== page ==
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With private debt well-positioned to navigate the difficult market headwinds, institutions – including hedge funds and traditional managers – are moving into the asset class.
Post-pandemic hedge fund performance has been solid, with the industry delivering strong returns against a backdrop of struggling global equities and bonds. In 2021, the industry produced returns of 10.3% which prompted a surge of investor inflows, with AuM rising to above $4.01 trillion1. Although hedge funds generated positive performance last year, managers are conscious that 2022/3 will not be without challenges. Fueled by COVID-19 and now the Russia-Ukraine war, hedge funds will need to navigate the perils of inflation and recessionary risk. As a result, a growing number of hedge funds are diversifying into new strategies – such as private debt – which are well-positioned to withstand some of these difficult market headwinds.
A similar story is happening in the traditional asset management world, where a combination of tough macro conditions; increasing costs; and growing competition from passives is heaping pressure on the industry. In response, some firms are launching private debt strategies as a means by which to overcome these issues . In addition to the diversification benefits, private debt can also help traditional fund managers differentiate themselves from some of their peers.
According to Preqin, the private debt industry has grown on average by 13.5% annually over the last decade, with the sector projected to enjoy a CAGR (compounded annual growth rate) of 17.4% between 2022 and 2026, in what should make it the second largest private capital asset class – after private equity – by 2023. Right now, Preqin says the private debt industry manages $1.21 trillion (as of October 2021), but it anticipates AUM will double to $2.69 trillion by 2026.
These managers are likely to attract interest from investors, many of whom are seeking out counter-cyclical opportunities. Preqin notes that 36% of investors are attracted to private debt because it provides them with a reliable income stream, while 37% cited the asset class’ high risk adjusted returns as the most compelling reason to allocate.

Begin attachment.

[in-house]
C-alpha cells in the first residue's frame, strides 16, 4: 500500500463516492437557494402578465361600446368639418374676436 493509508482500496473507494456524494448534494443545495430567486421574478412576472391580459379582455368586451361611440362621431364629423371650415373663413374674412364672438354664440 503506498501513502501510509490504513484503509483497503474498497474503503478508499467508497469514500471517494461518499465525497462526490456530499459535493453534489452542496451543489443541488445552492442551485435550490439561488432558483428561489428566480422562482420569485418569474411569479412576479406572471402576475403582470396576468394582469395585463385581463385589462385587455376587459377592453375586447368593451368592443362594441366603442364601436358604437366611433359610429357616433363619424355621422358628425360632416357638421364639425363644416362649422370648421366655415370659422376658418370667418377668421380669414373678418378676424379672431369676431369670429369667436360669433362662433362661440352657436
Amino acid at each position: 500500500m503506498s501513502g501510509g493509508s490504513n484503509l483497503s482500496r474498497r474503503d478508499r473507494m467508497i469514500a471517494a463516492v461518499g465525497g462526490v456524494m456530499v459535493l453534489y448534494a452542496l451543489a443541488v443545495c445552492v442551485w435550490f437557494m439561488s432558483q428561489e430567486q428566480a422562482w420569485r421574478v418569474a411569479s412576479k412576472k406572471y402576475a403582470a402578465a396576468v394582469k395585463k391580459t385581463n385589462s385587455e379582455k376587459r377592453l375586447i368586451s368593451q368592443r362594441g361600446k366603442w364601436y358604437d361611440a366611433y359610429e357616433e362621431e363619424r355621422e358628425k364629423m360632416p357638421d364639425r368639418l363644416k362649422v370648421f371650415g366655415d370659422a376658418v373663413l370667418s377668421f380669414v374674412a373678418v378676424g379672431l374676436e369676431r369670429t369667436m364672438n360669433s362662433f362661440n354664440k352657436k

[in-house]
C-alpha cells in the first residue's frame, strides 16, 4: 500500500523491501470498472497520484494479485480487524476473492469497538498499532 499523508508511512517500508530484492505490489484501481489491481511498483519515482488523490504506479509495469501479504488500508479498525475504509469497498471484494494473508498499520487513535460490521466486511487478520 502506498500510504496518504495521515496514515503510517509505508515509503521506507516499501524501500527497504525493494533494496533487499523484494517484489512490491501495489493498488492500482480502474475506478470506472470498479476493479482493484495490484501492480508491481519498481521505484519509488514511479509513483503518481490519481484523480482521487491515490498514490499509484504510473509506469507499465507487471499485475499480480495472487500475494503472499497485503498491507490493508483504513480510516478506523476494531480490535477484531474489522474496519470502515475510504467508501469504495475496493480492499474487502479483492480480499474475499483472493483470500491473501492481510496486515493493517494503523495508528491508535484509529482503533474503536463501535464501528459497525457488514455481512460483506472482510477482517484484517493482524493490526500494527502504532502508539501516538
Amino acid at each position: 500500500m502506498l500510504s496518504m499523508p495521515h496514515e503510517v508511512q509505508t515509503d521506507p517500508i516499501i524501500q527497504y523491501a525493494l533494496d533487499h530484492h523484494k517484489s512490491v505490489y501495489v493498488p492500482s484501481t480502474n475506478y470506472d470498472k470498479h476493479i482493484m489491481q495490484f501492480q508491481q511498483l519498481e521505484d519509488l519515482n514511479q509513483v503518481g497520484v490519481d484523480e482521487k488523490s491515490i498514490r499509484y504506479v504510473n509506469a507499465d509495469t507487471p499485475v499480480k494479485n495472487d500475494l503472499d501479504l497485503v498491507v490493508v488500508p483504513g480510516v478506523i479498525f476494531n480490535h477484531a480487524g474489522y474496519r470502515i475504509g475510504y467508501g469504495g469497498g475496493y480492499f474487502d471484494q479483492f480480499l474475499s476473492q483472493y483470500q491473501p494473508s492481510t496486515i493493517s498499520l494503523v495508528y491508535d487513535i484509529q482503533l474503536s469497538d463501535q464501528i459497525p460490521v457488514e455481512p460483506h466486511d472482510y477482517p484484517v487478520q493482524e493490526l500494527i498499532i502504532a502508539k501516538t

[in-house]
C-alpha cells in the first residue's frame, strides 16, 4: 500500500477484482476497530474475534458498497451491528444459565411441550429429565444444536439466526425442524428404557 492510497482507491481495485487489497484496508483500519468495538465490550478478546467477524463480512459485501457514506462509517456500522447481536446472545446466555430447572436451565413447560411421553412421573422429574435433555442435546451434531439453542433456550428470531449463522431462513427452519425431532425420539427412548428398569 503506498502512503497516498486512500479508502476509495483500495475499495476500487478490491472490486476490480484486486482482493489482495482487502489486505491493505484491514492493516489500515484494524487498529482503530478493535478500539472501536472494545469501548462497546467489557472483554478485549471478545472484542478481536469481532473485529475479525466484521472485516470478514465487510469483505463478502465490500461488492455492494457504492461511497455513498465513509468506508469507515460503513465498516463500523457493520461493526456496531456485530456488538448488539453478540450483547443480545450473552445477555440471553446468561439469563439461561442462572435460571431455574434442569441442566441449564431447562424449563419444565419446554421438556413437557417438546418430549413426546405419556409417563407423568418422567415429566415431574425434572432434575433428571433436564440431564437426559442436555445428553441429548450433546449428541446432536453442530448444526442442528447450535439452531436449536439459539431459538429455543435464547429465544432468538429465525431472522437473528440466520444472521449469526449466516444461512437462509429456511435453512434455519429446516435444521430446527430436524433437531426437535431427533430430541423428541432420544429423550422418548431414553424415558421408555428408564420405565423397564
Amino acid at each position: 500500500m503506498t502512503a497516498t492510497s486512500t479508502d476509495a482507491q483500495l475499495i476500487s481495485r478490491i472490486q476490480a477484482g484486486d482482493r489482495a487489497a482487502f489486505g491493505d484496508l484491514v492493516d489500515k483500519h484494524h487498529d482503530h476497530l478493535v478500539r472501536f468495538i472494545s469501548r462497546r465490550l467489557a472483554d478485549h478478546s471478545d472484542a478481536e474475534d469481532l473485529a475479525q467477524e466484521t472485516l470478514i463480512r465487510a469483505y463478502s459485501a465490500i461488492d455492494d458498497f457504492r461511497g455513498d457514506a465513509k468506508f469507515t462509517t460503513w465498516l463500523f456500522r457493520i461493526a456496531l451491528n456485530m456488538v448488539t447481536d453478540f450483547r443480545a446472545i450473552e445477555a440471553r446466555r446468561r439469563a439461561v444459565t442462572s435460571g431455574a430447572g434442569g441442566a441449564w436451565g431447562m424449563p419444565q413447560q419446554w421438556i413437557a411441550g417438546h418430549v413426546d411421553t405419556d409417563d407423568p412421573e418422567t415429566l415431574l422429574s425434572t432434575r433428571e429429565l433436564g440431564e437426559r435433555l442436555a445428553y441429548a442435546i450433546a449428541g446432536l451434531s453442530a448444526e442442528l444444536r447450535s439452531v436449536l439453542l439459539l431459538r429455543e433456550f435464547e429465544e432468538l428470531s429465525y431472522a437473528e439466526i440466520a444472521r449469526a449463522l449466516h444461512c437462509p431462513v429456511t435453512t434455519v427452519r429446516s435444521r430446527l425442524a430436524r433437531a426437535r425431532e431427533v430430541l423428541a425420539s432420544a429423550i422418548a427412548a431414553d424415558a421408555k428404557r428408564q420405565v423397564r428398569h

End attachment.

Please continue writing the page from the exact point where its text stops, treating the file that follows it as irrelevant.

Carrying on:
Accordingly, many firms are launching private debt vehicles to widen their sources of returns and broaden their underlying investor demographics. But why is private debt so compelling for asset managers?
In a low interest rate environment, the junk bond market is normally an enticing place for corporates to borrow, but it is becoming markedly less so as inflation picks up and the Federal Reserve looks to tighten rates. In response, companies are increasingly turning to private debt for financing. The same rings true for leveraged buyouts (LBOs) as private debt managers underwrite ever larger transactions, a practice which has historically been dominated by investment banks.
There are other opportunities for private debt too. Ever since the global financial crisis and subsequent eurozone sovereign debt crisis, banks globally have been trying to offload problem loans from their balance sheets. Overall, banks – up until March 2020 – had successfully removed NPLs (non-performing loans) from their books, many of which are being acquired by private debt. Manager appetite for NPLs is driven primarily by performance, with some assets potentially yielding double-digit returns at a time when alpha is hard to come by.2 Research by Ashurst in 2018 revealed that most investors reckoned Greek NPLs, for example, would net them internal rates of return (IRR) of between 10%-15%.
While COVID-19 resulted in a number of NPL sales being put on temporary hiatus, the market has since recovered. According to Clifford Chance, activity in Europe is buoyant, mainly thanks to the various government guarantee schemes3. It continues that the most prolific jurisdictions for NPL activity are currently Italy and Greece, with Italian NPL sales accounting for EUR 38.9 billion, or 60% of all sales in Europe.4 As such, NPLs could prove attractive for private debt managers.
With more asset managers adopting private capital-type structures and investment styles, managers must ensure their internal operations can cope with the various changes. Unlike a conventional trading strategy, private debt instruments such as NPLs command specific expertise, especially in the field of credit analysis.
It also requires funds managers to invest in new technology systems capable of handling complex and highly bespoke asset classes such as NPLs. Moreover, better automation and a transition away from manual-based processing will be integral if firms are to oversee and suitably manage the risk of NPLs in their portfolios. As an alternative, some managers may opt to outsource these middle and back-office activities to trusted third parties with a strong track record of supporting multiple asset classes and financial instrument types with automated custom workflows.
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